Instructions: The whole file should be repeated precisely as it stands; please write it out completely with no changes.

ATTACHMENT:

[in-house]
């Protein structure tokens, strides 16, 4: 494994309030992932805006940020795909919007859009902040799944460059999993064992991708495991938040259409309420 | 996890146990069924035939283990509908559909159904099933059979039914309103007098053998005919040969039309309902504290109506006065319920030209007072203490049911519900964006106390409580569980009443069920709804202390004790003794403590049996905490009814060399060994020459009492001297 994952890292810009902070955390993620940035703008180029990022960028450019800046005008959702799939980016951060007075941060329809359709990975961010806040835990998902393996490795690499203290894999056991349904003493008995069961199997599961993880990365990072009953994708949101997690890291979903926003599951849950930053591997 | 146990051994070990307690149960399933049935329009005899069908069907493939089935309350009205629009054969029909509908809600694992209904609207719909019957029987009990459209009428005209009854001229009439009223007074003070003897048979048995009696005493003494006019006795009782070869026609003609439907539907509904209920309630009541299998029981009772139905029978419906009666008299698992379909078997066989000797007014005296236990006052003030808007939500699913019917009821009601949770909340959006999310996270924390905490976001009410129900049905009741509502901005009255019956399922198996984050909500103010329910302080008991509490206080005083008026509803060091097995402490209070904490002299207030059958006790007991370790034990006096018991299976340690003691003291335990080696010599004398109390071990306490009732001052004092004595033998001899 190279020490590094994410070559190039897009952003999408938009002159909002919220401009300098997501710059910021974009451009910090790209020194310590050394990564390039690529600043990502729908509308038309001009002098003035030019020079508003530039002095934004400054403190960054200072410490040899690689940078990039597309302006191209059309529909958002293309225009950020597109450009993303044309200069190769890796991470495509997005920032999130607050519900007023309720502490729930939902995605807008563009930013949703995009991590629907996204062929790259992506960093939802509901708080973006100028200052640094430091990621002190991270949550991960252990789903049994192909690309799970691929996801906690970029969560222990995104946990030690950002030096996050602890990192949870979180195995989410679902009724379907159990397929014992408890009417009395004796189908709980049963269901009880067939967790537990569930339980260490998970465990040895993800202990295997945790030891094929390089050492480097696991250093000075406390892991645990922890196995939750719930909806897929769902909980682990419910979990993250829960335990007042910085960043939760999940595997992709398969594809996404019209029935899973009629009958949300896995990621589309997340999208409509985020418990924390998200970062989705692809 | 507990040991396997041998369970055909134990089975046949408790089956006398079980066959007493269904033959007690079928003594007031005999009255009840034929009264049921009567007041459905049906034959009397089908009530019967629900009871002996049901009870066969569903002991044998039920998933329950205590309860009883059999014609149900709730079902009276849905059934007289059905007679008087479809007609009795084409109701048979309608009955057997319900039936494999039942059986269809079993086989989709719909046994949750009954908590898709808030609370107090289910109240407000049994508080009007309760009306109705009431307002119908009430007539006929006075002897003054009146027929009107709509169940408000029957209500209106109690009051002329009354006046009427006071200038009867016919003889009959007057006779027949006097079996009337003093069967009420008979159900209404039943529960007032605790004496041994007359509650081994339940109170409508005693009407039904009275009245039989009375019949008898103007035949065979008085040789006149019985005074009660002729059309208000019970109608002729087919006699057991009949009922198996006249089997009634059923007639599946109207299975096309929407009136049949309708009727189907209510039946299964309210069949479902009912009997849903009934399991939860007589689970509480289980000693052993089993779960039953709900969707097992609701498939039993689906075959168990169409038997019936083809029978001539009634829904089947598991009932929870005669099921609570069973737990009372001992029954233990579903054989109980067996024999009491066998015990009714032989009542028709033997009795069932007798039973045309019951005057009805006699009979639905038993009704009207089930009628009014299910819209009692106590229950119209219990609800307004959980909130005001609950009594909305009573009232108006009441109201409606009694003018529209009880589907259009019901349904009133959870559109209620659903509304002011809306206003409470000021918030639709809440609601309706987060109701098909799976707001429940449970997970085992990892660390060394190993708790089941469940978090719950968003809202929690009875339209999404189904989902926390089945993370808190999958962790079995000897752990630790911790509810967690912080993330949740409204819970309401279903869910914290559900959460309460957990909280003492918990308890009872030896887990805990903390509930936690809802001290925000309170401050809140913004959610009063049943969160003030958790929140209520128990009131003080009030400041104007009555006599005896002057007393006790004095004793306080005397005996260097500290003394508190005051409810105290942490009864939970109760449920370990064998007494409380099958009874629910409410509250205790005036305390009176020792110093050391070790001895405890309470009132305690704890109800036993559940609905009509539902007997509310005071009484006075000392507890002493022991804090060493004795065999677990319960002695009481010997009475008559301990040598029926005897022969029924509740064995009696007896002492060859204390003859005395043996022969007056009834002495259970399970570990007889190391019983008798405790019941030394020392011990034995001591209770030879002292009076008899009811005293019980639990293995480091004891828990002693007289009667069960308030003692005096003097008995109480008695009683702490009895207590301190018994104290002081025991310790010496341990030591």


[in-house]
């Protein structure tokens, strides 16, 4: 494994309030992932805006940020795909919007859009902040799944460059999993064992991708495991938040259409309420 | 996890146990069924035939283990509908559909159904099933059979039914309103007098053998005919040969039309309902504290109506006065319920030209007072203490049911519900964006106390409580569980009443069920709804202390004790003794403590049996905490009814060399060994020459009492001297 994952890292810009902070955390993620940035703008180029990022960028450019800046005008959702799939980016951060007075941060329809359709990975961010806040835990998902393996490795690499203290894999056991349904003493008995069961199997599961993880990365990072009953994708949101997690890291979903926003599951849950930053591997 | 146990051994070990307690149960399933049935329009005899069908069907493939089935309350009205629009054969029909509908809600694992209904609207719909019957029987009990459209009428005209009854001229009439009223007074003070003897048979048995009696005493003494006019006795009782070869026609003609439907539907509904209920309630009541299998029981009772139905029978419906009666008299698992379909078997066989000797007014005296236990006052003030808007939500699913019917009821009601949770909340959006999310996270924390905490976001009410129900049905009741509502901005009255019956399922198996984050909500103010329910302080008991509490206080005083008026509803060091097995402490209070904490002299207030059958006790007991370790034990006096018991299976340690003691003291335990080696010599004398109390071990306490009732001052004092004595033998001899 190279020490590094994410070559190039897009952003999408938009002159909002919220401009300098997501710059910021974009451009910090790209020194310590050394990564390039690529600043990502729908509308038309001009002098003035030019020079508003530039002095934004400054403190960054200072410490040899690689940078990039597309302006191209059309529909958002293309225009950020597109450009993303044309200069190769890796991470495509997005920032999130607050519900007023309720502490729930939902995605807008563009930013949703995009991590629907996204062929790259992506960093939802509901708080973006100028200052640094430091990621002190991270949550991960252990789903049994192909690309799970691929996801906690970029969560222990995104946990030690950002030096996050602890990192949870979180195995989410679902009724379907159990397929014992408890009417009395004796189908709980049963269901009880067939967790537990569930339980260490998970465990040895993800202990295997945790030891094929390089050492480097696991250093000075406390892991645990922890196995939750719930909806897929769902909980682990419910979990993250829960335990007042910085960043939760999940595997992709398969594809996404019209029935899973009629009958949300896995990621589309997340999208409509985020418990924390998200970062989705692809 | 507990040991396997041998369970055909134990089975046949408790089956006398079980066959007493269904033959007690079928003594007031005999009255009840034929009264049921009567007041459905049906034959009397089908009530019967629900009871002996049901009870066969569903002991044998039920998933329950205590309860009883059999014609149900709730079902009276849905059934007289059905007679008087479809007609009795084409109701048979309608009955057997319900039936494999039942059986269809079993086989989709719909046994949750009954908590898709808030609370107090289910109240407000049994508080009007309760009306109705009431307002119908009430007539006929006075002897003054009146027929009107709509169940408000029957209500209106109690009051002329009354006046009427006071200038009867016919003889009959007057006779027949006097079996009337003093069967009420008979159900209404039943529960007032605790004496041994007359509650081994339940109170409508005693009407039904009275009245039989009375019949008898103007035949065979008085040789006149019985005074009660002729059309208000019970109608002729087919006699057991009949009922198996006249089997009634059923007639599946109207299975096309929407009136049949309708009727189907209510039946299964309210069949479902009912009997849903009934399991939860007589689970509480289980000693052993089993779960039953709900969707097992609701498939039993689906075959168990169409038997019936083809029978001539009634829904089947598991009932929870005669099921609570069973737990009372001992029954233990579903054989109980067996024999009491066998015990009714032989009542028709033997009795069932007798039973045309019951005057009805006699009979639905038993009704009207089930009628009014299910819209009692106590229950119209219990609800307004959980909130005001609950009594909305009573009232108006009441109201409606009694003018529209009880589907259009019901349904009133959870559109209620659903509304002011809306206003409470000021918030639709809440609601309706987060109701098909799976707001429940449970997970085992990892660390060394190993708790089941469940978090719950968003809202929690009875339209999404189904989902926390089945993370808190999958962790079995000897752990630790911790509810967690912080993330949740409204819970309401279903869910914290559900959460309460957990909280003492918990308890009872030896887990805990903390509930936690809802001290925000309170401050809140913004959610009063049943969160003030958790929140209520128990009131003080009030400041104007009555006599005896002057007393006790004095004793306080005397005996260097500290003394508190005051409810105290942490009864939970109760449920370990064998007494409380099958009874629910409410509250205790005036305390009176020792110093050391070790001895405890309470009132305690704890109800036993559940609905009509539902007997509310005071009484006075000392507890002493022991804090060493004795065999677990319960002695009481010997009475008559301990040598029926005897022969029924509740064995009696007896002492060859204390003859005395043996022969007056009834002495259970399970570990007889190391019983008798405790019941030394020392011990034995001591209770030879002292009076008899009811005293019980639990293995480091004891828990002693007289009667069960308030003692005096003097008995109480008695009683702490009895207590301190018994104290002081025991310790010496341990030591």